Stories

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Jesmin Aktar lives in a village of Cox’s Bazar, Bangladesh. She regularly attends UN Women's "Shanti Khana" [Multi-Purpose Women's Centre – MPWC] learning sessions and is dedicated to improving her life by pursuing a challenging job and contributing to society.
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We have come a long way, from struggling to manage our own expenses to registering our very own company and employing women workers. It gives me immense joy that many households are prospering because of our work. When someone in need comes to me and I am able to help them, that’s what fulfilment and real joy is. So far I have transformed the lives of 200-250 women. The people who used to criticize me now come and ask how they can improve their income.
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Farheen Sarwat, 49, has worked as Senior Emergency Staff Nurse since 1989 at the Holy Family Hospital Rawalpindi, a city adjacent to Pakistan’s capital Islamabad.
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“I was born to parents belonging to the lower middle class in a small village near Sialkot in north-eastern Pakistan. I lived a simple and peaceful life before marriage, but my ordeal started as soon as I stepped into my husband’s house. My husband was a drug addict who would expect from me to work and provide for his bad habits. I would work at home stitching working gloves, only to see my meagre income taken away by my husband. I lived through constant humiliation, violence and dilemma for years. But I survived.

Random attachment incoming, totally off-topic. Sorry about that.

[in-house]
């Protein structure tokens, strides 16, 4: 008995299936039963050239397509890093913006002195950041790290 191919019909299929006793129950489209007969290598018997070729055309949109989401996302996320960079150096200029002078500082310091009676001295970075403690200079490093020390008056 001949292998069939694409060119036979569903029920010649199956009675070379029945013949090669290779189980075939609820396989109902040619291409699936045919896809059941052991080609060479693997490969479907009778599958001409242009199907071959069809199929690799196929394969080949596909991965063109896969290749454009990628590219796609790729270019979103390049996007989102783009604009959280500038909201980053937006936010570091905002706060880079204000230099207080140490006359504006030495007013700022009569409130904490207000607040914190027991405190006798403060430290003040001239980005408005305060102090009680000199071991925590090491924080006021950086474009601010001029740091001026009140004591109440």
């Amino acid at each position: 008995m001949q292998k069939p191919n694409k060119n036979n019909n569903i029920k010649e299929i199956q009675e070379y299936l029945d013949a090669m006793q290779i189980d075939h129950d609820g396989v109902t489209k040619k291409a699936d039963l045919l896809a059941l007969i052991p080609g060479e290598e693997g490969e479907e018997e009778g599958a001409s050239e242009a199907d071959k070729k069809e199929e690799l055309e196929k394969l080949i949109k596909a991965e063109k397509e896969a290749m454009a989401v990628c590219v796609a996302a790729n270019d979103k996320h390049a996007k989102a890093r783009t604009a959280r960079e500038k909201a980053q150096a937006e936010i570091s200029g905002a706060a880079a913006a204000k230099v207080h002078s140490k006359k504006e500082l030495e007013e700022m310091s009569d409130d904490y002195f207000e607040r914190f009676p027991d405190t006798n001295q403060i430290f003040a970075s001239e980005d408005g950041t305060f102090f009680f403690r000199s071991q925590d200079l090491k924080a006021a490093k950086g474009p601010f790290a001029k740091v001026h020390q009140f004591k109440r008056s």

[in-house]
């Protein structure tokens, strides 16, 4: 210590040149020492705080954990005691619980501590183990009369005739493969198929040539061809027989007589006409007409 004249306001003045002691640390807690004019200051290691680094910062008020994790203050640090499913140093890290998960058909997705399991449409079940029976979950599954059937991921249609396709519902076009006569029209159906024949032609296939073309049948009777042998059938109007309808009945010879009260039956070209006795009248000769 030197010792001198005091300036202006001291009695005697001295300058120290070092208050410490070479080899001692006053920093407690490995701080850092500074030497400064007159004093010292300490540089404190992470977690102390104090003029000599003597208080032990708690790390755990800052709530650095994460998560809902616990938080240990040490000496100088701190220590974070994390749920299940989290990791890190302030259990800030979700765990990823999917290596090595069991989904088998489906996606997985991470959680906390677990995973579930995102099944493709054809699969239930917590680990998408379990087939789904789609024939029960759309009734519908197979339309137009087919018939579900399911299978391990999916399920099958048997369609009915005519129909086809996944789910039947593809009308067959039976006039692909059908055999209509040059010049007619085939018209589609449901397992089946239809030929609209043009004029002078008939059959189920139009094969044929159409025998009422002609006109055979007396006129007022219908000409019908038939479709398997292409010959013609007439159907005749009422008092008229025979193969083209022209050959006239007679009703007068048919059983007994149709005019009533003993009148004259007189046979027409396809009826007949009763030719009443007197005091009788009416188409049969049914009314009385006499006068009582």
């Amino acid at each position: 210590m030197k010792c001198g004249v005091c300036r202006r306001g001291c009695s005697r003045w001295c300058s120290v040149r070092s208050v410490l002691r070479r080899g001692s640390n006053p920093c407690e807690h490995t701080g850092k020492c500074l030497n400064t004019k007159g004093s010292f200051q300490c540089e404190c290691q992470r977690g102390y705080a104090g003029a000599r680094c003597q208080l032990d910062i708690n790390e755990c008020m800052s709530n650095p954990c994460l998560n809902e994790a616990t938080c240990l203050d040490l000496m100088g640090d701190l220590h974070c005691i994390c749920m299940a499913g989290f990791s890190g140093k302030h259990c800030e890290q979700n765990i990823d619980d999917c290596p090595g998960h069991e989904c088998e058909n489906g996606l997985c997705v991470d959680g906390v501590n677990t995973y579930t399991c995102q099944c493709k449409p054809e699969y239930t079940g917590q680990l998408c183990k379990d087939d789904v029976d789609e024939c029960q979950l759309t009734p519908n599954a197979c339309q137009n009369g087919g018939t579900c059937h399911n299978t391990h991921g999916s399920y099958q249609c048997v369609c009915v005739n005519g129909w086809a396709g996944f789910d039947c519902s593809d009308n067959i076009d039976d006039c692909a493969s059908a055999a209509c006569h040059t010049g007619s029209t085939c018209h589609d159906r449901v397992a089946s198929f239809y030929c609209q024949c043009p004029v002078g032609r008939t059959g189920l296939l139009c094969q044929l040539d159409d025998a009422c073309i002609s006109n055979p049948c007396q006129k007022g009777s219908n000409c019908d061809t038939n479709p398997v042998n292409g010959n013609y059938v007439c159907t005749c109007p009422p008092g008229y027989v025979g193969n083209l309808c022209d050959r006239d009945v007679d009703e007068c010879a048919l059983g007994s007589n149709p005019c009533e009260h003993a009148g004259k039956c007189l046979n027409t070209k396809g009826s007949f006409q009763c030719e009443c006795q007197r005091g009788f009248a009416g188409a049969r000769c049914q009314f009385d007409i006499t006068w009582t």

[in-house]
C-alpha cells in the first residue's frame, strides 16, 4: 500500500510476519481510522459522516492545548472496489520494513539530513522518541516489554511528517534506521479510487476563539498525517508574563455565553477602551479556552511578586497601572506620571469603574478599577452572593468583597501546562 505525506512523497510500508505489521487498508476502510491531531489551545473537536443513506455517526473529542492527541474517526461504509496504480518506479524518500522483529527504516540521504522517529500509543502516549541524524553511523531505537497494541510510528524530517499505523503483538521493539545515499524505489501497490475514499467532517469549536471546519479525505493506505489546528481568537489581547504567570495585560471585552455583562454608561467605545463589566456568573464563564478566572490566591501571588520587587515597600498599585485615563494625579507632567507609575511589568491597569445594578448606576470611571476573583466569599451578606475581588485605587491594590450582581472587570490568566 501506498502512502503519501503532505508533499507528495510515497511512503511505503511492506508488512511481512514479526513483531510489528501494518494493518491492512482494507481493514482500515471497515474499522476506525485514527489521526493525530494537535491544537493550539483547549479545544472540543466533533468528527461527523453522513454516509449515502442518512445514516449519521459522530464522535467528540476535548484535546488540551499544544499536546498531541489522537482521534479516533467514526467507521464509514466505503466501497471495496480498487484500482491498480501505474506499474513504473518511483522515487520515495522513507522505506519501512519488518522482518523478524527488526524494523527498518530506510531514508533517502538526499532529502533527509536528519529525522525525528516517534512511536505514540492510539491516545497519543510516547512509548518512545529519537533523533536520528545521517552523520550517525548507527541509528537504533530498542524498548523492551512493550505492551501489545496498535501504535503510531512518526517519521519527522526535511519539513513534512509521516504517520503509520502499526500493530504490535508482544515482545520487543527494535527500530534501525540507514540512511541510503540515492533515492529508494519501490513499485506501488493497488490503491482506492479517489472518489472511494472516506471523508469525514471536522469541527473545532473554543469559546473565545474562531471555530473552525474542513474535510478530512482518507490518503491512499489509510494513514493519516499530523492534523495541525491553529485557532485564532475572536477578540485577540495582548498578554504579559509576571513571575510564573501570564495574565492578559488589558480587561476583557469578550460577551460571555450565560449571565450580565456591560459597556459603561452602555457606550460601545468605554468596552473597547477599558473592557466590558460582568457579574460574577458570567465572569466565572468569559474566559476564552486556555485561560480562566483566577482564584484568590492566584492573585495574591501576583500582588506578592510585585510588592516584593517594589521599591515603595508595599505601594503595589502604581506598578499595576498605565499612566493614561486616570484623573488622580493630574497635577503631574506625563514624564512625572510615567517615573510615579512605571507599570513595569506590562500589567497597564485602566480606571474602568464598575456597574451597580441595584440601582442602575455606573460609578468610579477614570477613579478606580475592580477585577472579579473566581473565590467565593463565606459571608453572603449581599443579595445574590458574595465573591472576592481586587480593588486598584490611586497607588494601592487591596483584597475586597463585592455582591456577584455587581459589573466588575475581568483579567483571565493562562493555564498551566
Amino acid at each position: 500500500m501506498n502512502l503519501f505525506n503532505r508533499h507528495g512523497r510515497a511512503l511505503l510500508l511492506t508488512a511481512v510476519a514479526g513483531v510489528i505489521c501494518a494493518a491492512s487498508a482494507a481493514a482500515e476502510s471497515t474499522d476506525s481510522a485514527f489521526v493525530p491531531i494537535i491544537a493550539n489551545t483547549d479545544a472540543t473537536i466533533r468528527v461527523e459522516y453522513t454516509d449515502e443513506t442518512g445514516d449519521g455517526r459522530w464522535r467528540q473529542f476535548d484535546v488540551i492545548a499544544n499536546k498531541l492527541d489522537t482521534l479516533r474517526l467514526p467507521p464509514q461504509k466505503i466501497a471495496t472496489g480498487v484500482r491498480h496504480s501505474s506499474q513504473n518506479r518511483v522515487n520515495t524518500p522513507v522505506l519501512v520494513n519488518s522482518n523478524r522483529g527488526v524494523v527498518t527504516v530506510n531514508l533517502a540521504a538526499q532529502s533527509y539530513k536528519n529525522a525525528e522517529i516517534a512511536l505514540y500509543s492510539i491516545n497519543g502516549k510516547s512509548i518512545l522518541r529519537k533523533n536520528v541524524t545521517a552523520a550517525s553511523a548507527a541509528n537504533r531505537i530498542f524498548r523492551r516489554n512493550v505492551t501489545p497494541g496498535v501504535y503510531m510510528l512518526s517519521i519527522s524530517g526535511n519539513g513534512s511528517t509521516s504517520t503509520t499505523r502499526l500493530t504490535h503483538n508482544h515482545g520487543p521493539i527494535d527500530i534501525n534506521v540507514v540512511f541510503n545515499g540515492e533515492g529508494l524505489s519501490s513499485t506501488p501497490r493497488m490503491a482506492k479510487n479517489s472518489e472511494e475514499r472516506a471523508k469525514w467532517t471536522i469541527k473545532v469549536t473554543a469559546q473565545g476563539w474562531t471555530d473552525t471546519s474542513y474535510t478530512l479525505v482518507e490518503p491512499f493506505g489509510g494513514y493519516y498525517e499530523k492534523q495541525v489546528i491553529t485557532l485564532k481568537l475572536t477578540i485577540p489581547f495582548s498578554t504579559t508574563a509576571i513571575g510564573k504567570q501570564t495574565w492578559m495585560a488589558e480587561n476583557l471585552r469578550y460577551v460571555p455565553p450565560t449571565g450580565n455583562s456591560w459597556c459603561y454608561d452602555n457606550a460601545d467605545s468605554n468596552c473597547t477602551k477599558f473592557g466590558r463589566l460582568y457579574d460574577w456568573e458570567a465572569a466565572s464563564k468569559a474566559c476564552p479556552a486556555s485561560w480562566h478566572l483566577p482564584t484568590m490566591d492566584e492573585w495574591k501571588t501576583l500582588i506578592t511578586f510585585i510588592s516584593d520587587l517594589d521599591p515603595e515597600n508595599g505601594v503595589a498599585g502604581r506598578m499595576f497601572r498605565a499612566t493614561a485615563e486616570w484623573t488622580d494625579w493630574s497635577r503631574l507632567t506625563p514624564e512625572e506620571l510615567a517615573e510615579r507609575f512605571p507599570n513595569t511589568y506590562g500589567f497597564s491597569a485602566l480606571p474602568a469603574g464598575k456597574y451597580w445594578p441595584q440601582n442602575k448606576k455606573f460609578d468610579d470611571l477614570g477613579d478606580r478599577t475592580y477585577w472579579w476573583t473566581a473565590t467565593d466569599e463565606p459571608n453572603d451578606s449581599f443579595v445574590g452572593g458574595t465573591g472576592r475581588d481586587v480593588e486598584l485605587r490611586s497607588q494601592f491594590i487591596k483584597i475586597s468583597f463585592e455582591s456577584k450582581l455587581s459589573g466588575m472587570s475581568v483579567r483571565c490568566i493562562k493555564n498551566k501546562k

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Farming is all that I know, my only source of income. I first began working in the fields with my father when I was 10 years old and after that with my husband, to whom I was married off when I was 13. I became a widow nearly three years ago and have to support eight children—seven daughters and one son. I was landless with no entitlement to the crops or land where I work. It is really hard work especially the harsh summers we face. Being a woman,...
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Saba Ismail started working on peacebuilding in Pakistan when she was 15 years old. The perceptions about young people is a major barrier to their engagement in peacebuilding, she says, as their work is not taken seriously. The heightened insecurity makes it even harder for young women. Still, she hopes to see diversities celebrated and everyone contributing to peace. I come from Peshawar, a province in the north-west Pakistan, where extremist and radical...